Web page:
Forbes, not exactly a bunch of raging liberals, has an article about a new report from the International Renewable Energy Agency (IRENA) that finds that even without subsidies, renewable forms of energy — solar and wind, primarily — are often cheaper than generating power using the burning of fossil fuels, and with a tiny fraction of the environmental cost.
In recent years, the world has marched towards renewable energy. According to a new report by the International Renewable Energy Agency (IRENA), unsubsidized renewable energy is now most frequently the cheapest source of energy generation . The report finds that the cost of installation and maintenance of renewables, which was an important stumbling block to mass adoption, continues on a downward trajectory.
Adding to existing efforts made by governments and businesses, these lower costs are expected to propel the mass adoption of renewables even further. The report further touches on the importance of renewables in sustainable development and the need for governments to help achieve the climate goals of the Paris Agreement, coming just months before the United Nations’ Climate Action Summit being held in Abu Dhabi in September this year.
Among other findings the IRENA report highlights that:
Further data from REN21’s Renewable Global Status Report show that over one fifth of global electrical power production is now generated from renewables.
- Onshore wind and solar PV power are now, frequently, less expensive than any fossil-fuel option, without financial assistance.
- New solar and wind installations will increasingly undercut even the operating-only costs of existing coal-fired plants.
- Low and falling technology costs make renewables the competitive backbone of energy decarbonization – a crucial climate goal.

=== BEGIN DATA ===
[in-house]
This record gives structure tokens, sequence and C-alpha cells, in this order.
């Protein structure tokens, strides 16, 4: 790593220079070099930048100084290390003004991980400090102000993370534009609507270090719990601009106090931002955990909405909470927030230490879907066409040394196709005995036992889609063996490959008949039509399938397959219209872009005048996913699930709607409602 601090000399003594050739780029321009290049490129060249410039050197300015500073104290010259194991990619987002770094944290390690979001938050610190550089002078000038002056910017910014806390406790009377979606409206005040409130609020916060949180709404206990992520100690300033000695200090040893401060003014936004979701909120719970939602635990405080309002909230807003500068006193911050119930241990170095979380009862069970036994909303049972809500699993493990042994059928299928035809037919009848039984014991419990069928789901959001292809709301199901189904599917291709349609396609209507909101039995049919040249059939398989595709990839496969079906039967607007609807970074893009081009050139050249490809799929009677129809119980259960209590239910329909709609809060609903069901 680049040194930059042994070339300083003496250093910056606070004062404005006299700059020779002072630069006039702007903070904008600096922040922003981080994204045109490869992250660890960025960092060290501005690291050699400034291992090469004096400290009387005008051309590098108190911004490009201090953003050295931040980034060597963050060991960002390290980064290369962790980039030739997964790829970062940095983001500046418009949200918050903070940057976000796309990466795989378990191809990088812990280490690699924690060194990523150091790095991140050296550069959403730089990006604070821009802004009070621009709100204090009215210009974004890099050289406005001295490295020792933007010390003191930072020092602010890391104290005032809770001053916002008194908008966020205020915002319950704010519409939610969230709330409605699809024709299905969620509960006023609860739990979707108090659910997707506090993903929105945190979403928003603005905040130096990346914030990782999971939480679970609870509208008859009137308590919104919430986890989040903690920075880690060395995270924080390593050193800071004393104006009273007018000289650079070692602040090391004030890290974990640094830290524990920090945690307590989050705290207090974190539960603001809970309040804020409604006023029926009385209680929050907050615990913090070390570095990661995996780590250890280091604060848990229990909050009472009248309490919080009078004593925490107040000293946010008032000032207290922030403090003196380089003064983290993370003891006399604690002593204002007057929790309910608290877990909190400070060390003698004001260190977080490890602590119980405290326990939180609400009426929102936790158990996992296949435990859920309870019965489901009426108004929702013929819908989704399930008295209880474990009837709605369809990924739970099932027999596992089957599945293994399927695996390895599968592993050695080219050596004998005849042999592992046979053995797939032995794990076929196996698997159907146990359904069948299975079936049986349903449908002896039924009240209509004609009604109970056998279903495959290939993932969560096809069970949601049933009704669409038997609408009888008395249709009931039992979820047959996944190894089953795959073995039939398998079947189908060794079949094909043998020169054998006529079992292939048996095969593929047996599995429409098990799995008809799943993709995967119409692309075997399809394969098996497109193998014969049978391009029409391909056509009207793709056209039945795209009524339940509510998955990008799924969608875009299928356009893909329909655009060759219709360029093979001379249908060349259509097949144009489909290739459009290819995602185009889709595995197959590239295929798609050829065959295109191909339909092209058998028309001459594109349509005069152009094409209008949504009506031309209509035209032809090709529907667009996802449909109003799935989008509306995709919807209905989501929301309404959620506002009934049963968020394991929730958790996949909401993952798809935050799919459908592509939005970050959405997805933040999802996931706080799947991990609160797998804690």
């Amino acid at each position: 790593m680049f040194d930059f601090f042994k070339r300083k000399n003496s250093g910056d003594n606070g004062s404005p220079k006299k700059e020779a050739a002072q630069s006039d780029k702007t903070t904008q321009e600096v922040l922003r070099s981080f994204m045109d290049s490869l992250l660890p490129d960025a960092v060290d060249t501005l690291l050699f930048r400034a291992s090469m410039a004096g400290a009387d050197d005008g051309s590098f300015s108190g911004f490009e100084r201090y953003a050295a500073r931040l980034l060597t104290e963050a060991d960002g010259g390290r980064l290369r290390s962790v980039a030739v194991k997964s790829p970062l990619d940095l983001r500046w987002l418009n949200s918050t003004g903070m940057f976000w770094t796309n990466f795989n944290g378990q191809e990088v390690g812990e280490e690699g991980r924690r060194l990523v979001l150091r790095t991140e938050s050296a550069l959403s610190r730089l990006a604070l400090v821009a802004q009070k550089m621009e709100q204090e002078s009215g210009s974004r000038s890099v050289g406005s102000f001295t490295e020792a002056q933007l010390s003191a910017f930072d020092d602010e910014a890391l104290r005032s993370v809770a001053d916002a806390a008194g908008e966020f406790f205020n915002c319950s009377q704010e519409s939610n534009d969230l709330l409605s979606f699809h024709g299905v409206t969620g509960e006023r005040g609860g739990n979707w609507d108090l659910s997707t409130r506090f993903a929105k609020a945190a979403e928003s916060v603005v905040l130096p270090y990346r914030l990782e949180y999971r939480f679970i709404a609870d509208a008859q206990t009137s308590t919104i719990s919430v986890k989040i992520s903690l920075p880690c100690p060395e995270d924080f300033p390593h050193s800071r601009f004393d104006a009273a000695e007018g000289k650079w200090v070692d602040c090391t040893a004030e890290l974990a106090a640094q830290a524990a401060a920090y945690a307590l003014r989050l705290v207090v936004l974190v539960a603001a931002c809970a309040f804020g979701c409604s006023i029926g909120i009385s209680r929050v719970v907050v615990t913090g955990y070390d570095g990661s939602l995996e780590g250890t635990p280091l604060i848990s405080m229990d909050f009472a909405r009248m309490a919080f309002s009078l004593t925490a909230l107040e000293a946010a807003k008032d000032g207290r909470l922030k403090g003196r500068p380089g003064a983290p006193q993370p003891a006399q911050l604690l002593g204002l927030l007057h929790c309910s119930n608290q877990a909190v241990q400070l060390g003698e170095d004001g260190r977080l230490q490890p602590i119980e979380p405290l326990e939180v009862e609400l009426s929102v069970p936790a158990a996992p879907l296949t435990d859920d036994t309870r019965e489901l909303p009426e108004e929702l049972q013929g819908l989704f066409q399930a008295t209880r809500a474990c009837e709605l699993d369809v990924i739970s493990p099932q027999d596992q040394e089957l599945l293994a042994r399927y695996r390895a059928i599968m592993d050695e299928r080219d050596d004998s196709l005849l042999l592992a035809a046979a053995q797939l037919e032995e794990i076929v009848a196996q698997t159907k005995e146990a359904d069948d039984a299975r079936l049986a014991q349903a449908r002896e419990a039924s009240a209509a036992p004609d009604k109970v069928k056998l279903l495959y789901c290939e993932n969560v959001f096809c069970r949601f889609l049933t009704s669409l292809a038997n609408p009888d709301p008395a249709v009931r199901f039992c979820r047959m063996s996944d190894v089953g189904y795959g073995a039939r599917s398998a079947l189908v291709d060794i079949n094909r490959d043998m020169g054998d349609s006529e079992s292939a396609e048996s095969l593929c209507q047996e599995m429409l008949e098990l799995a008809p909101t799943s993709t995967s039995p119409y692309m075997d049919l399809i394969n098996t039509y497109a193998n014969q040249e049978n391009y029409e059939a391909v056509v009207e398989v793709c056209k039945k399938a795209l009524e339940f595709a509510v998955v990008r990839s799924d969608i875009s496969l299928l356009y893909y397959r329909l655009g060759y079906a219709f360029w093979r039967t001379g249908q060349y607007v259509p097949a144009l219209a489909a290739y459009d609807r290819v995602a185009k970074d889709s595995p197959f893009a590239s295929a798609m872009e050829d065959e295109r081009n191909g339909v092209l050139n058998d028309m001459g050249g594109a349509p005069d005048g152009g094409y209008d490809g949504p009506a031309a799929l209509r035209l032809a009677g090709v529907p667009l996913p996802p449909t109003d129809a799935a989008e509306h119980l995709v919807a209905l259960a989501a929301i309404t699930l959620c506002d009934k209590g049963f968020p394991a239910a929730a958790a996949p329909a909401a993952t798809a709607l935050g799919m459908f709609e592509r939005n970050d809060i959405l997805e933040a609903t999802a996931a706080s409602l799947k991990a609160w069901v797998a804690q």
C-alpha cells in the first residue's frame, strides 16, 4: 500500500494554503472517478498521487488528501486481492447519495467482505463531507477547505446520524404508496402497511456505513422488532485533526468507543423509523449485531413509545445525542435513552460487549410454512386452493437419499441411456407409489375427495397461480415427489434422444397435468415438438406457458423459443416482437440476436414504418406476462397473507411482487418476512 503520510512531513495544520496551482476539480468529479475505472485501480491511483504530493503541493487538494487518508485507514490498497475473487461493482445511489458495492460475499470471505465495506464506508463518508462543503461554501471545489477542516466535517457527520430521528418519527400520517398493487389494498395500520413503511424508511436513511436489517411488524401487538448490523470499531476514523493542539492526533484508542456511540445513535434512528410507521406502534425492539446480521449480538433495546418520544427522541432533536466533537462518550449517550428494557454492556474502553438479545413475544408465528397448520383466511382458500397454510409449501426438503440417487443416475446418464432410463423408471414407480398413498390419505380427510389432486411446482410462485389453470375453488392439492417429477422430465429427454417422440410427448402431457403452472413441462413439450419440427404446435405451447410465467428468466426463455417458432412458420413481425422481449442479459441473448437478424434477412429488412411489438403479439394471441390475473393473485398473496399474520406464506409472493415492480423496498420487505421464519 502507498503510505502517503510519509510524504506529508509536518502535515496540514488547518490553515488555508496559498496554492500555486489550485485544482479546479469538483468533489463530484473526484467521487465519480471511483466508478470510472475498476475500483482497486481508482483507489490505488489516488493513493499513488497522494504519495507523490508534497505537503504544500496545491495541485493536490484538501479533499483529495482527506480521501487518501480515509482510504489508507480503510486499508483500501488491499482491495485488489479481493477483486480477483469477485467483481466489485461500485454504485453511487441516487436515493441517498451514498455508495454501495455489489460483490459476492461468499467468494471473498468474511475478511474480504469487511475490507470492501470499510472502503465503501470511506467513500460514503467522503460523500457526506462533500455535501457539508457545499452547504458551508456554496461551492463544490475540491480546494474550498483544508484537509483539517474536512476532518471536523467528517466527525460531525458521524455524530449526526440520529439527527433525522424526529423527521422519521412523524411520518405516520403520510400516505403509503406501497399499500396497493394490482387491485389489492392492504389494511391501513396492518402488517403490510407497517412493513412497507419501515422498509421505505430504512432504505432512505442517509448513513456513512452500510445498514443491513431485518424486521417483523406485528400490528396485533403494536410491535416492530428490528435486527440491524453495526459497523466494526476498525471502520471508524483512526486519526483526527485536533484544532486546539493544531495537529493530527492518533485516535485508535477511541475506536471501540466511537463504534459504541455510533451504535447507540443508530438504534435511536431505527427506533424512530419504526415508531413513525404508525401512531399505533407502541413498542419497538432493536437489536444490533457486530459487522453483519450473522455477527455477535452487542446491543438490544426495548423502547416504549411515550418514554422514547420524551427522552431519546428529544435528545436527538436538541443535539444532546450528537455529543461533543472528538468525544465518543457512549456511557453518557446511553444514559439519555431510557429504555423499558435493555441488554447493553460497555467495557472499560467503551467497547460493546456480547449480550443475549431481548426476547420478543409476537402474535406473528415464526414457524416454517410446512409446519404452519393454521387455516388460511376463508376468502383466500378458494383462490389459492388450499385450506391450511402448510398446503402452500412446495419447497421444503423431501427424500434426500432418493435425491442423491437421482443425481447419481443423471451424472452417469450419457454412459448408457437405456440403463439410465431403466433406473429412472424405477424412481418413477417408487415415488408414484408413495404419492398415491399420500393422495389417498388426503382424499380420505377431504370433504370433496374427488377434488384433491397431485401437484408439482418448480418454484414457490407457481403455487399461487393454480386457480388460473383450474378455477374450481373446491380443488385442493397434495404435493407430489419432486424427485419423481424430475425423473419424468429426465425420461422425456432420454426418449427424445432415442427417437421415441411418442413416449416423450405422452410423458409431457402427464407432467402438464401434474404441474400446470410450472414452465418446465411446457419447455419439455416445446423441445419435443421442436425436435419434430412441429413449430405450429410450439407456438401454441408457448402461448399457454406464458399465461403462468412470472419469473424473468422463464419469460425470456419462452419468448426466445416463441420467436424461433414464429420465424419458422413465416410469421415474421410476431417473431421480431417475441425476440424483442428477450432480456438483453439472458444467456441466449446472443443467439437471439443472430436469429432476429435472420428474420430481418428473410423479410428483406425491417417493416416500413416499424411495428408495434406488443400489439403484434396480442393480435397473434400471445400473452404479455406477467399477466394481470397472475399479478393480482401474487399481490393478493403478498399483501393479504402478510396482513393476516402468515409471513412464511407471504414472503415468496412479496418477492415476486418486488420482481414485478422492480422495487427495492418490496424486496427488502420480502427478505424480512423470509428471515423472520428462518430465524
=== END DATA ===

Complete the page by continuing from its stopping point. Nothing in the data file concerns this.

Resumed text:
- Cost forecasts for solar PV and onshore wind continue to be revised as new data emerges, with renewables consistently beating earlier expectations.
Renewables can’t yet provide all of our energy or even most of it, but that’s mostly due to a lack of effort by governments. And we will still need some sort of baseline load input to back it up, but that need not be generated using fossil fuels (I believe that nuclear power provides a safer alternative for a minimum baseline load). But like nearly all technology, the more it’s adopted and used, the cheaper it becomes. And we can use it without the emission of greenhouse gases that cause global warming and the innumerable other forms of environmental damage that comes from fracking for natural gas, leaching tar sands oil, coal ash ponds and a thousand other things.
What we need, I believe, is a massive infrastructure program to speed up the adoption and use of solar and wind technology, even bigger than the Tennessee Valley Authority project. It will lead to a huge number of new, good paying jobs and the first serious effort to transition to a 21st century power generation revolution. It’s a no-brainer.